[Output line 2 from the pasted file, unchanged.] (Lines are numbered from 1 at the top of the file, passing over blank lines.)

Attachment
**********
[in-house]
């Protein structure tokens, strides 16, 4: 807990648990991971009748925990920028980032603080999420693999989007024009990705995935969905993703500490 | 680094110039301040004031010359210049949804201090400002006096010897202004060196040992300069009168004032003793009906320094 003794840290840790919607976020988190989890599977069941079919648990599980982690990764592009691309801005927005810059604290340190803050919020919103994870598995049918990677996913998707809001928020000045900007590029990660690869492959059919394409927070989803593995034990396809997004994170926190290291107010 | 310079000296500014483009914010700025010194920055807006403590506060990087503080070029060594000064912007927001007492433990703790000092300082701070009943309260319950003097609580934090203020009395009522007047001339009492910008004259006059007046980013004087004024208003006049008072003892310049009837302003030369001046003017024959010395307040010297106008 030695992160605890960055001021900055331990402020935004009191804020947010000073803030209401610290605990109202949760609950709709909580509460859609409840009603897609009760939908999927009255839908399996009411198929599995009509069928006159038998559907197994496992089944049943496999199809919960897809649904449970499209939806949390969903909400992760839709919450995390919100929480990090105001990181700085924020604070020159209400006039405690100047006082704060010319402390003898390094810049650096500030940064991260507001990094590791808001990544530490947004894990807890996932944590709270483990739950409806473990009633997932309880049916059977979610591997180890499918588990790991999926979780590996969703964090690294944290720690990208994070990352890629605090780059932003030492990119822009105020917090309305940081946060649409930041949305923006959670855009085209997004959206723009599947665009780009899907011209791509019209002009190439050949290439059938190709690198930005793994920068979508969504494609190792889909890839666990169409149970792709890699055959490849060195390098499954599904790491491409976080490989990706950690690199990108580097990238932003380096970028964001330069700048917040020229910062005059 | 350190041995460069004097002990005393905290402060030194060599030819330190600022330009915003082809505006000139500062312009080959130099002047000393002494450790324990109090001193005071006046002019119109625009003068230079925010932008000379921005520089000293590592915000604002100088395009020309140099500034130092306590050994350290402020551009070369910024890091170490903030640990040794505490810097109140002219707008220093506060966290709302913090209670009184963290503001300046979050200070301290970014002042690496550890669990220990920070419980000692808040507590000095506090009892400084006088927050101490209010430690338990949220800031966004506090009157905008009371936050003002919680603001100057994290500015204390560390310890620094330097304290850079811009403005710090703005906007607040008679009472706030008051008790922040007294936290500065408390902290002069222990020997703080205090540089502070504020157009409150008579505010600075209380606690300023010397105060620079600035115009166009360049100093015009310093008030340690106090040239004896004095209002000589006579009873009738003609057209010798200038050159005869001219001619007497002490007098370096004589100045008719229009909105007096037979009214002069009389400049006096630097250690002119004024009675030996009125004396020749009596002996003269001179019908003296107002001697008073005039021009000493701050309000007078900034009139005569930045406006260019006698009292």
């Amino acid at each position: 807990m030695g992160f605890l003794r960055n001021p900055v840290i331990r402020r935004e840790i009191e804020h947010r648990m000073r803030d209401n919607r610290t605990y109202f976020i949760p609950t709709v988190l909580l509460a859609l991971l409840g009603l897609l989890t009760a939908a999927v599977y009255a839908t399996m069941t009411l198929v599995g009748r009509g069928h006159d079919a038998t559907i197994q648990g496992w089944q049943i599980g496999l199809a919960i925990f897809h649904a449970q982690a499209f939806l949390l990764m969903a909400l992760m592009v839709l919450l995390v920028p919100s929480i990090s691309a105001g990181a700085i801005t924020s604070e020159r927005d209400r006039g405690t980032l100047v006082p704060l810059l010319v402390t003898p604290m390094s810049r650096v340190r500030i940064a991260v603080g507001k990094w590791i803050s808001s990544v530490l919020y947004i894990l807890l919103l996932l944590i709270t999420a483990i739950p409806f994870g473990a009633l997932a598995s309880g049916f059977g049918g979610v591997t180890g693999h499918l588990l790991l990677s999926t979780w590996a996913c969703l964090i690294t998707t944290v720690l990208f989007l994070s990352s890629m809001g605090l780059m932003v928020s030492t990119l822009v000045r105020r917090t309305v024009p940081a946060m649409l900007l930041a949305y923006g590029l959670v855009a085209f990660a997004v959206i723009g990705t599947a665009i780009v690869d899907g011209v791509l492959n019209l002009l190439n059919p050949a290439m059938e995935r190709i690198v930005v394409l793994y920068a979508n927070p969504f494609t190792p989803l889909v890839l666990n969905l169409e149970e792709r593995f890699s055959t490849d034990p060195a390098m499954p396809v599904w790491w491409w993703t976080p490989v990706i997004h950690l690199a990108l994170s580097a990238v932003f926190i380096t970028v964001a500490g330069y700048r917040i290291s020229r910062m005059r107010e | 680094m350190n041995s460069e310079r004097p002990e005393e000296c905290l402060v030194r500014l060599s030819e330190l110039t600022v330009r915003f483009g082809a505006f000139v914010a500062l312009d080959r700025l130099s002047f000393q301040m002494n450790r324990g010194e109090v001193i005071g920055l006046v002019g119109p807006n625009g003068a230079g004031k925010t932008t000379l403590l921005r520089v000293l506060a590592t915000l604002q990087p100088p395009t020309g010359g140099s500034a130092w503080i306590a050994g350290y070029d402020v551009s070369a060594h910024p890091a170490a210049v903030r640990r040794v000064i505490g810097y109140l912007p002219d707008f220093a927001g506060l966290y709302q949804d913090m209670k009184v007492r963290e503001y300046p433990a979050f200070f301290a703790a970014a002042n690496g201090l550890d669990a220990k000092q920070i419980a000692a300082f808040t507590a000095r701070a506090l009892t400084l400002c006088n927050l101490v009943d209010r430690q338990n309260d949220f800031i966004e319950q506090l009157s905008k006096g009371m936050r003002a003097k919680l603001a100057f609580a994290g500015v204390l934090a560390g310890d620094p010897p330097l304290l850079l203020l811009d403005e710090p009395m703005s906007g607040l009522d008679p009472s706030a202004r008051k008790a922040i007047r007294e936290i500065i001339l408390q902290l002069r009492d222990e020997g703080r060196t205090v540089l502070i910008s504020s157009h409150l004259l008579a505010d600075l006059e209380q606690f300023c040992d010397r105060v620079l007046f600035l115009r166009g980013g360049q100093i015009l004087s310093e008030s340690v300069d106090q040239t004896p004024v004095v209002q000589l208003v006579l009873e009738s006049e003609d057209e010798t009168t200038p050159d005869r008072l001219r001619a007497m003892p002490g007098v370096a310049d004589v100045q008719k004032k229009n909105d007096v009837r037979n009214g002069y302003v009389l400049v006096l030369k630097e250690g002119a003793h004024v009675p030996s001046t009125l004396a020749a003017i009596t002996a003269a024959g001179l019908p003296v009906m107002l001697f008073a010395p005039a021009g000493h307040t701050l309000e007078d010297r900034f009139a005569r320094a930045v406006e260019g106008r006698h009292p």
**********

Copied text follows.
């Protein structure tokens, strides 16, 4: 807990648990991971009748925990920028980032603080999420693999989007024009990705995935969905993703500490 | 680094110039301040004031010359210049949804201090400002006096010897202004060196040992300069009168004032003793009906320094 003794840290840790919607976020988190989890599977069941079919648990599980982690990764592009691309801005927005810059604290340190803050919020919103994870598995049918990677996913998707809001928020000045900007590029990660690869492959059919394409927070989803593995034990396809997004994170926190290291107010 | 310079000296500014483009914010700025010194920055807006403590506060990087503080070029060594000064912007927001007492433990703790000092300082701070009943309260319950003097609580934090203020009395009522007047001339009492910008004259006059007046980013004087004024208003006049008072003892310049009837302003030369001046003017024959010395307040010297106008 030695992160605890960055001021900055331990402020935004009191804020947010000073803030209401610290605990109202949760609950709709909580509460859609409840009603897609009760939908999927009255839908399996009411198929599995009509069928006159038998559907197994496992089944049943496999199809919960897809649904449970499209939806949390969903909400992760839709919450995390919100929480990090105001990181700085924020604070020159209400006039405690100047006082704060010319402390003898390094810049650096500030940064991260507001990094590791808001990544530490947004894990807890996932944590709270483990739950409806473990009633997932309880049916059977979610591997180890499918588990790991999926979780590996969703964090690294944290720690990208994070990352890629605090780059932003030492990119822009105020917090309305940081946060649409930041949305923006959670855009085209997004959206723009599947665009780009899907011209791509019209002009190439050949290439059938190709690198930005793994920068979508969504494609190792889909890839666990169409149970792709890699055959490849060195390098499954599904790491491409976080490989990706950690690199990108580097990238932003380096970028964001330069700048917040020229910062005059 | 350190041995460069004097002990005393905290402060030194060599030819330190600022330009915003082809505006000139500062312009080959130099002047000393002494450790324990109090001193005071006046002019119109625009003068230079925010932008000379921005520089000293590592915000604002100088395009020309140099500034130092306590050994350290402020551009070369910024890091170490903030640990040794505490810097109140002219707008220093506060966290709302913090209670009184963290503001300046979050200070301290970014002042690496550890669990220990920070419980000692808040507590000095506090009892400084006088927050101490209010430690338990949220800031966004506090009157905008009371936050003002919680603001100057994290500015204390560390310890620094330097304290850079811009403005710090703005906007607040008679009472706030008051008790922040007294936290500065408390902290002069222990020997703080205090540089502070504020157009409150008579505010600075209380606690300023010397105060620079600035115009166009360049100093015009310093008030340690106090040239004896004095209002000589006579009873009738003609057209010798200038050159005869001219001619007497002490007098370096004589100045008719229009909105007096037979009214002069009389400049006096630097250690002119004024009675030996009125004396020749009596002996003269001179019908003296107002001697008073005039021009000493701050309000007078900034009139005569930045406006260019006698009292």